Libyan rebels fight to win recognition

The rebel forces that are fighting Col. Moammar Gadhafi in Libya have set up an office in Washington to win recognition for their government.

The Transitional National Council of Libya filed a registration form this week with the Justice Department's Foreign Agent Registration Unit to conduct political activities in Washington. 

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The office “will advocate for the interests of the Transitional National Council of Libya and the Libyan people to agencies or officials of the Government of the United States,” according to Justice records.

The filing says Ali Aujali will be representing the opposition group as the council's ambassador and official representative to the United States.

Aujali resigned as Libya’s ambassador to the U.S. last month after Gadhafi tried to quell the rebel uprising. 

Aujali has been making the rounds in Washington to push the Obama administration to become a “major player” in the Libya conflict by formally recognizing the opposition government.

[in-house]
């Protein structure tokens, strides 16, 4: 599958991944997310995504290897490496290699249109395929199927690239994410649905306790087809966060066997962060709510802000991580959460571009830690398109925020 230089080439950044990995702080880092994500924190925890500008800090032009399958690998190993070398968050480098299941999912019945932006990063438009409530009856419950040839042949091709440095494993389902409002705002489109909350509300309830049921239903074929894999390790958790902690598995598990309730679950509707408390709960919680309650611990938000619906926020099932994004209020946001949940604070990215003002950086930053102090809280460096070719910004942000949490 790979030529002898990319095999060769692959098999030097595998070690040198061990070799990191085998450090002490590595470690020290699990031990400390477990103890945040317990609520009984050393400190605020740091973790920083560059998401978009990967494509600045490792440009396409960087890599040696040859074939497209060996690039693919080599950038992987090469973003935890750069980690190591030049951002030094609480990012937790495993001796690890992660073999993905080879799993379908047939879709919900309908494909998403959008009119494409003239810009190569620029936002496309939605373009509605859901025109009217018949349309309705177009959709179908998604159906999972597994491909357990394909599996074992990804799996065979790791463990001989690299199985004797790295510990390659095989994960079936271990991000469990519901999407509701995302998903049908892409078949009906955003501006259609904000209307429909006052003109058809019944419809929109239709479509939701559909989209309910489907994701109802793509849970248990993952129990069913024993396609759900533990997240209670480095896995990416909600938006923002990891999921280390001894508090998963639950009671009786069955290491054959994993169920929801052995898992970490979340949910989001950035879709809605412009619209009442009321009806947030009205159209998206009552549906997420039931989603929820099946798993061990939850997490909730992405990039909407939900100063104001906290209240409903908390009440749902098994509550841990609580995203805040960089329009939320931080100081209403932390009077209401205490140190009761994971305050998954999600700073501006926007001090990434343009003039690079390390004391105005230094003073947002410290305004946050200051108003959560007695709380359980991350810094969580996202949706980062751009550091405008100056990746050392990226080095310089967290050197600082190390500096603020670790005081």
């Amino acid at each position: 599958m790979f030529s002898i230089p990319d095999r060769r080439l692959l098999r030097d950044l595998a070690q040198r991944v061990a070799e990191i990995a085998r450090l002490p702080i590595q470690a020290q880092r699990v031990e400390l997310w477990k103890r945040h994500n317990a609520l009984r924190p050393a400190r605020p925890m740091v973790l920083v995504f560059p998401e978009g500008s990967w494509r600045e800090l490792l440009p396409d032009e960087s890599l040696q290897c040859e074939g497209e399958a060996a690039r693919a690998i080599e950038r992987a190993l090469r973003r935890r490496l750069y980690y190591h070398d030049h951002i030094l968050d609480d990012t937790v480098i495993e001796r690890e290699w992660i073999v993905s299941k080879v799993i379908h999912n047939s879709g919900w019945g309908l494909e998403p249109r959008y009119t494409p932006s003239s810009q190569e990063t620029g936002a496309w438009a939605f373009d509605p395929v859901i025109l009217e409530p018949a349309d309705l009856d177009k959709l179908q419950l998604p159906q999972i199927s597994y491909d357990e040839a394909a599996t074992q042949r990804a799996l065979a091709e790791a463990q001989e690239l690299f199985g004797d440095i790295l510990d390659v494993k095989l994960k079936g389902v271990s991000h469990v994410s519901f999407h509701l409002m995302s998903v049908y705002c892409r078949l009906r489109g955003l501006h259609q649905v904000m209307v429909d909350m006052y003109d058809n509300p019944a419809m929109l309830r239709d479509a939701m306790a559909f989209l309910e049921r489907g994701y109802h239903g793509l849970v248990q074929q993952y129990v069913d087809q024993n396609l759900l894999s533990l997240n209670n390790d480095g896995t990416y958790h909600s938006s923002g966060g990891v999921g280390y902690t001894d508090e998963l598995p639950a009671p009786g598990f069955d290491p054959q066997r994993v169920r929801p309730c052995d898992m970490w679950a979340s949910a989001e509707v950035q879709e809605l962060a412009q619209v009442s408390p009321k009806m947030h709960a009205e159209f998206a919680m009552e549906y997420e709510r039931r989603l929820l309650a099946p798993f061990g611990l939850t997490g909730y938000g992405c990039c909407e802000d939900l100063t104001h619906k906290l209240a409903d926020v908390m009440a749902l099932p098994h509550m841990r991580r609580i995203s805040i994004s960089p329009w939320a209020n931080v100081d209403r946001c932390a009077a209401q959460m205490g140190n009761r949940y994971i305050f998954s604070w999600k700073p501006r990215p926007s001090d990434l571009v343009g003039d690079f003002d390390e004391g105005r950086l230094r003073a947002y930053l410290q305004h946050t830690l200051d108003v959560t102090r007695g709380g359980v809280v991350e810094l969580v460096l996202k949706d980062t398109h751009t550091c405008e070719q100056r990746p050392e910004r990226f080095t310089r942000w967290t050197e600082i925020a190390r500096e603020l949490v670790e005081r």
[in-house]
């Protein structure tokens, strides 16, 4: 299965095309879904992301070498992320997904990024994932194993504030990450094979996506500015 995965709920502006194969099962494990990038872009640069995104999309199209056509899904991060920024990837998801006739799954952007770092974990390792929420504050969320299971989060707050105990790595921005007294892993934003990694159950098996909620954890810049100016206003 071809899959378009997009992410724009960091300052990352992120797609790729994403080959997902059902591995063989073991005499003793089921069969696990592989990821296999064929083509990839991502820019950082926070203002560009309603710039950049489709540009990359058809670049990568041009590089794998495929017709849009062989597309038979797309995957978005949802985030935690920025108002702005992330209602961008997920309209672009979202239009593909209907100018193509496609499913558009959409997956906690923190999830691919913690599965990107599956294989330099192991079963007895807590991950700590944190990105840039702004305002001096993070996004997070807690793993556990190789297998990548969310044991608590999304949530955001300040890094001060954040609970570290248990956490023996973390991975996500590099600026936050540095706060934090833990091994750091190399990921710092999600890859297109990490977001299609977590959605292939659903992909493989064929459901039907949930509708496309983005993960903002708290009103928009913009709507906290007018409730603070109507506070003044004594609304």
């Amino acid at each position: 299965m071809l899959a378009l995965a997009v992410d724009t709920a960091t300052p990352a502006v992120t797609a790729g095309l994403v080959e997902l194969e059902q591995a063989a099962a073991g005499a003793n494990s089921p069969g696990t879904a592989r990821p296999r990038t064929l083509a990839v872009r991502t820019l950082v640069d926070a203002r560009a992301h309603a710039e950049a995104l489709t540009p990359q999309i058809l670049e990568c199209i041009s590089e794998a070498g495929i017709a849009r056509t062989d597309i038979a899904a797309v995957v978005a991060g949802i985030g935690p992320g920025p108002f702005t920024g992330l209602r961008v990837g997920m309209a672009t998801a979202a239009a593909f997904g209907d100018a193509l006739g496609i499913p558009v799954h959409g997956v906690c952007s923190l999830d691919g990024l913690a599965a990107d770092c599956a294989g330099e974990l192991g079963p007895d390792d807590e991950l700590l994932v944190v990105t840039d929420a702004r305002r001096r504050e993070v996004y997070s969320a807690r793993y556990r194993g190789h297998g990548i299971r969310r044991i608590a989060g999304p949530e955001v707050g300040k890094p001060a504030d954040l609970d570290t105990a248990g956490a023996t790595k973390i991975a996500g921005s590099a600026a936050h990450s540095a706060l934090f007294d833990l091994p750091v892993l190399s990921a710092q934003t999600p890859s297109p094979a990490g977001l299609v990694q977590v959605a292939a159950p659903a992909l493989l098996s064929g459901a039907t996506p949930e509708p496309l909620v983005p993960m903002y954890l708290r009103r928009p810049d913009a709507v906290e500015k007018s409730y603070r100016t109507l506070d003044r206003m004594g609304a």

Other governments such as France, Italy and Qatar have already granted recognition to the Transitional National Council, of which Aujali is a member.

Aujali says formal recognition by the U.S. would give the council the legitimacy it needs to be granted control of Gadhafi’s frozen assets, which amount to billions of dollars. 

The filing says the office’s advocacy efforts will include “meetings with U.S. government officials, members of Congress, scholars, policy makers, and other individuals and organizations.”

“Activities will also include speaking engagements hosted by members of Congress, academic institutions, and other organizations, as well as media appearances,” the filing said.

The opposition government in Benghazi, Libya, has also signed up a well-connected D.C. public relations firm to help them get their message out. 

The Harbour Group will be working with Aujali on a pro-bono basis to implement a public diplomacy program, according to Justice Department records. 

Richard Mintz, Harbour’s managing director, told The Hill in a recent interview that helping the council was “the right thing to do.”

“They need help and we are pleased that we are able to do that. It is in the U.S.’s interest, in the world’s interest,” Mintz said.

Kevin Bogardus and John T. Bennett contributed.

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